Reading Worth’s insights and devouring his digital feast of Tenggren images, I realized that I already knew these.
I never had any idea of who Tenggren was but, clearly, his images have never left me. They must have been everywhere in my childhood and somehow imbedded themselves in the deep recesses of my psychic tissue.
This made me think of a storybook that stayed on a shelf in my little brother’s room. Every time I opened the book its illustrations cast a spell on me. Hmmm. The style was like Tenggrens!
Could it be? I Google-searched the title that I remembered for it, Pirate Ships and Sailors (I was never able to forget that either.) Up popped a certain Golden Book by that name, written by Byron Jackson with Kathryn Jackson and illustrated by Gustaff Tenggren – 1950!
I always remembered that Pirate Ships and Sailors were not your ordinary pirate book.
Now I know that it was because of Tenggren’s hypnotic artwork — sweetly beautiful and hauntingly disturbing at the same time. Great for the Grimm bros, right? In fact, Tenggren was the ultimate Grimm’s tale illustrator.
Clearly, his pirate pictures had traumatized me at some level. I remember one in particular of some emaciated old sailors chained up in a dungeon.
Steve Worth discusses in his post how Swedish folk art probably influenced Tenggren, particularly in the golden Golden Book days, when he often placed his figures in silhouette-like vignettes against the blank background of the page — perhaps to save labor and time. But it sure made for effective design (as it did for those Swedish arts & crafts folks of earlier generations.)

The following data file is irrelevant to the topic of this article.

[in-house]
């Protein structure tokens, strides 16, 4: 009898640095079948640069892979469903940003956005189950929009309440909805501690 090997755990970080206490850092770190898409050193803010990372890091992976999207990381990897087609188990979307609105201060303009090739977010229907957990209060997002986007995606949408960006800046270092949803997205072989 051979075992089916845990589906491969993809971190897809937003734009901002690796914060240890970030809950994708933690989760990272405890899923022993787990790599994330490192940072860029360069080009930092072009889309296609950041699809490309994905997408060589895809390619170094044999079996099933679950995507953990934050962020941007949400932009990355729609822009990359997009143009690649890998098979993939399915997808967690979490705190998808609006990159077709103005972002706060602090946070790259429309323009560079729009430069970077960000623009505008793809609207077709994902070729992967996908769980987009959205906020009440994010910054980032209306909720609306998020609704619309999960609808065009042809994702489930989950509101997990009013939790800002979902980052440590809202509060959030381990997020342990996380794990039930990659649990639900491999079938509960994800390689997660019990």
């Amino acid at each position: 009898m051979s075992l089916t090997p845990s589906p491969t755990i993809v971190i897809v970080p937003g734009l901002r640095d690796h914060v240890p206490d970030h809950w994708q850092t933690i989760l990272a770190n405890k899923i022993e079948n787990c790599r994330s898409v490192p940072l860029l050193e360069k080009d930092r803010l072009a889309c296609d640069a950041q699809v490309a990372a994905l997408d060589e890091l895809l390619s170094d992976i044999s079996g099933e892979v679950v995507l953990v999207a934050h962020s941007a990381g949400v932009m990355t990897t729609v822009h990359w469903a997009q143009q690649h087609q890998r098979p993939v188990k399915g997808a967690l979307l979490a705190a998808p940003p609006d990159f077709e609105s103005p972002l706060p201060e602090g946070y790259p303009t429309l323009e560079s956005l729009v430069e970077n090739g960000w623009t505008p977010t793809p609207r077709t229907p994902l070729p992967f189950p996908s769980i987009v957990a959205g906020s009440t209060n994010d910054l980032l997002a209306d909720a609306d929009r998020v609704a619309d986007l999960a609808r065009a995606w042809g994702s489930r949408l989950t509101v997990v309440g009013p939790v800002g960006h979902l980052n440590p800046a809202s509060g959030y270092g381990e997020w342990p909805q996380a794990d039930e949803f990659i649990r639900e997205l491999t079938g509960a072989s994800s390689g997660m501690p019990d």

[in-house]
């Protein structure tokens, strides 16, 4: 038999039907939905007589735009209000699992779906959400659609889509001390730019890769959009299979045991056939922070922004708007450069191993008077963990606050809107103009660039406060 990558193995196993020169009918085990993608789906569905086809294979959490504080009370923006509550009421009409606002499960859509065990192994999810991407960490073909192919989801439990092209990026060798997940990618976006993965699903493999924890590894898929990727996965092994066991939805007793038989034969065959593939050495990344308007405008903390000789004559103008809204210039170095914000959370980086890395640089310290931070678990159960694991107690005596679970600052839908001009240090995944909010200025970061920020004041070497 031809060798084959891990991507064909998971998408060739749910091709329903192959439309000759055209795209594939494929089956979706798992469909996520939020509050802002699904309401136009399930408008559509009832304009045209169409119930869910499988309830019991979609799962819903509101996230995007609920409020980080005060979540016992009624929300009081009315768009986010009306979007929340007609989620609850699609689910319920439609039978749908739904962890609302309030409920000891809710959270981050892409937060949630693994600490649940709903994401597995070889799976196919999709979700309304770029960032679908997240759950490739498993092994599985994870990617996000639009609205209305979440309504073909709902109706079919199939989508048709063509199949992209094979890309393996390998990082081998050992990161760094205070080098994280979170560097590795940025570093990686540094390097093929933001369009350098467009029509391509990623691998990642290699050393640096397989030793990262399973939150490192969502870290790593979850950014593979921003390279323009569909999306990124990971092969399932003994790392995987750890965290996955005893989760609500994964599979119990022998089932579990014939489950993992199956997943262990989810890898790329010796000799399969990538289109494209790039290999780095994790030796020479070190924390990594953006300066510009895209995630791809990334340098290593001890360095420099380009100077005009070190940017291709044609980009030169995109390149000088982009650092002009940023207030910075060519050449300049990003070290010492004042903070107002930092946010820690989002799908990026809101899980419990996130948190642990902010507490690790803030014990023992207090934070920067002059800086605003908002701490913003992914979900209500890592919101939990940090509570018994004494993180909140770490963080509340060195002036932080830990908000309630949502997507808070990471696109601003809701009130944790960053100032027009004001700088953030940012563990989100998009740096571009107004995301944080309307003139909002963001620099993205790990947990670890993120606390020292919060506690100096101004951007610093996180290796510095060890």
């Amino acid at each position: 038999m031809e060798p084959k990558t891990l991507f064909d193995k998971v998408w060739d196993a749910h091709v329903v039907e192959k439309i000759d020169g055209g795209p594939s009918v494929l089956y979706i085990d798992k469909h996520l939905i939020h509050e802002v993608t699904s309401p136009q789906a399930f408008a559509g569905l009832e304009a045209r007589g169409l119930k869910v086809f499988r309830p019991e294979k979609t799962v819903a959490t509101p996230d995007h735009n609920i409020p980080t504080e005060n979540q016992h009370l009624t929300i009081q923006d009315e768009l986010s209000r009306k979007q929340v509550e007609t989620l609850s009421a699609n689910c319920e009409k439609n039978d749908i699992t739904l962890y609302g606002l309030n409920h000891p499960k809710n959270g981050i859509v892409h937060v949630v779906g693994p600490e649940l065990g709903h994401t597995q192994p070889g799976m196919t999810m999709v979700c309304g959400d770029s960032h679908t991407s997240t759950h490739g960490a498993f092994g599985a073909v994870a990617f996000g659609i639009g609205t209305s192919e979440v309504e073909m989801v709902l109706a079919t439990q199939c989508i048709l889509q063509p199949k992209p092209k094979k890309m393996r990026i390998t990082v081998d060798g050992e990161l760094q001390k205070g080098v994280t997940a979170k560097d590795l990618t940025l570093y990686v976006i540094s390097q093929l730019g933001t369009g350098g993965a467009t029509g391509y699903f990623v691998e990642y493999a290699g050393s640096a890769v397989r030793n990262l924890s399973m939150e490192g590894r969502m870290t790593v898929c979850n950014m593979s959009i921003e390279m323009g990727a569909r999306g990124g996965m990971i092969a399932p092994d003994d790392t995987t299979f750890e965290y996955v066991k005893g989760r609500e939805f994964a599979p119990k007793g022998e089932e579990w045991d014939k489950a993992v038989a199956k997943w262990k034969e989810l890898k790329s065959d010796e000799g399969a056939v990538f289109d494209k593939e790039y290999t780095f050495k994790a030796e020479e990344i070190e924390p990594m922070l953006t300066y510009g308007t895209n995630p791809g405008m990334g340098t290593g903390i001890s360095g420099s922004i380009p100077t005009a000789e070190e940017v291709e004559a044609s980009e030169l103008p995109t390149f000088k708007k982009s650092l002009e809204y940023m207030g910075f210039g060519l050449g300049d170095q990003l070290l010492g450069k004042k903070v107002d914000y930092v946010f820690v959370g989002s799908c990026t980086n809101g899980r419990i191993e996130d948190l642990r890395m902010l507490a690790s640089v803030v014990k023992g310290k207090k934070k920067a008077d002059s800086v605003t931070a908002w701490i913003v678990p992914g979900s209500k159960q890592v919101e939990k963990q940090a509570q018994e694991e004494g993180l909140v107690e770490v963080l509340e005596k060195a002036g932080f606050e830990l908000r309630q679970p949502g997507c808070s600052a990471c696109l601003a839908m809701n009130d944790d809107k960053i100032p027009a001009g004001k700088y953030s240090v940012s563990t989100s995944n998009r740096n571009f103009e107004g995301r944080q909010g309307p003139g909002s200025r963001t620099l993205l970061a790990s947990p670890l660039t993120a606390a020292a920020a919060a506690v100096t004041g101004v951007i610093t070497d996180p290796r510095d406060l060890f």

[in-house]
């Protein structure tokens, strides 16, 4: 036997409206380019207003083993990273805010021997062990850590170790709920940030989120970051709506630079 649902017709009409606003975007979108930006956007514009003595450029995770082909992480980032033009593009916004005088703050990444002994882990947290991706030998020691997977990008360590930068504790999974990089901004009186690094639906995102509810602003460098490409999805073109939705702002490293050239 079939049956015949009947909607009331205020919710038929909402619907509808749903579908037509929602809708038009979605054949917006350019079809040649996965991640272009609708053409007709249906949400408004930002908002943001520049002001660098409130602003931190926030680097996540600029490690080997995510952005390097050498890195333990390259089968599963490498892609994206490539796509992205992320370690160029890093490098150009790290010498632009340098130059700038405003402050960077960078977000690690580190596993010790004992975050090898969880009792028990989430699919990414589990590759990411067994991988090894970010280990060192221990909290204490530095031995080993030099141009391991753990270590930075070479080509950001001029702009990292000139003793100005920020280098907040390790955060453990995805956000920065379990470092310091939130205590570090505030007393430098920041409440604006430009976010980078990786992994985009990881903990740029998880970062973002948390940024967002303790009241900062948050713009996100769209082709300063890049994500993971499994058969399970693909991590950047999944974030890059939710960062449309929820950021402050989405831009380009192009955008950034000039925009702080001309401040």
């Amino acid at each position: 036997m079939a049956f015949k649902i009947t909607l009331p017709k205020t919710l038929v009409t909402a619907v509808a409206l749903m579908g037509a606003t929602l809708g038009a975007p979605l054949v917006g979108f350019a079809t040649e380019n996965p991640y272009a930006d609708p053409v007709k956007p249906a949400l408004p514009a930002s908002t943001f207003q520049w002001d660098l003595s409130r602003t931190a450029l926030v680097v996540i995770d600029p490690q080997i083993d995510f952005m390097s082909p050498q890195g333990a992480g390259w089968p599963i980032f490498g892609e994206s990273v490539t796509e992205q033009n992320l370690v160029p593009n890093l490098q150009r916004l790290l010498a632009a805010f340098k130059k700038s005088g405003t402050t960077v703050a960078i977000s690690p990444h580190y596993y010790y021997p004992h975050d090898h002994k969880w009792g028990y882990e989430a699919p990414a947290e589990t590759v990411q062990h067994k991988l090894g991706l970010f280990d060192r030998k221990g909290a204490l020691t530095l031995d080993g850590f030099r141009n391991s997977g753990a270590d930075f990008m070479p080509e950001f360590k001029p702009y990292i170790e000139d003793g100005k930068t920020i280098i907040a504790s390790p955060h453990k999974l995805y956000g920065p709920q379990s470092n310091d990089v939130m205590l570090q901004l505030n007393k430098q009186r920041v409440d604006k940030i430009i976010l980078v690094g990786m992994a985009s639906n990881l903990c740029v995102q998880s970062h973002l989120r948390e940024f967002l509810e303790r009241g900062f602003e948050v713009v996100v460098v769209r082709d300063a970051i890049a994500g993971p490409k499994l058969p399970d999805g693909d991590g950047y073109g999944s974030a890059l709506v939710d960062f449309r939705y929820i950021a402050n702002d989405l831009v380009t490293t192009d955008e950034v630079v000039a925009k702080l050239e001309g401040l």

The ASIF -Hollywood Animation Archive features vast stores of images and scholarship on Tenggren and hundreds of other illustrators, animators, and cartoonists. It also makes available courses and tutorials, such as the Preston Blair animation course.
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Speaking of cartoonists The Boston Globe ran a review by Daniel Akst of a new book about comic books, The Ten-Cent Plague: The Great Comic-Book Scare and How It Changed America, By David Hajdu (Farrar, Straus & Giroux) “My mother didn’t like it, but the children’s books of the time were thin gruel if you were accustomed to the thrilling life-and-death adventures of Spiderman, Batman and Robin, and the Fantastic Four,” Akst writes.
“A key thing to bear in mind about all this is that the primary market was children. And in those days comics weren’t just about superheroes fighting injustice. Two of the most popular genres were horror and crime…”
Hajdu’s book brings home how “New York was the epicenter of this [comic books] creative ferment, just as it was for painting, baseball, and musical theater,” Akst says.
“Everyone knows about Jackson Pollock, Jackie Robinson, and ‘Guys and Dolls,’ but few appreciate the role comics played in American culture. In those days the industry put out perhaps 100 million copies a week, each of them passed among several readers. Producing this colorful weekly avalanche required a small army of artists, writers, letterers, and others who grew out of the Depression and leaped at the chance to work at the intersection of art and commerce.” See Akst’s review.
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Mark Mitchell writes for the new webzine How to Be a Children’s Book Illustrator. He is the author-illustrator of the nonfiction children’s book Raising La Belle, which has a few pirates in it. You can download it for free right here.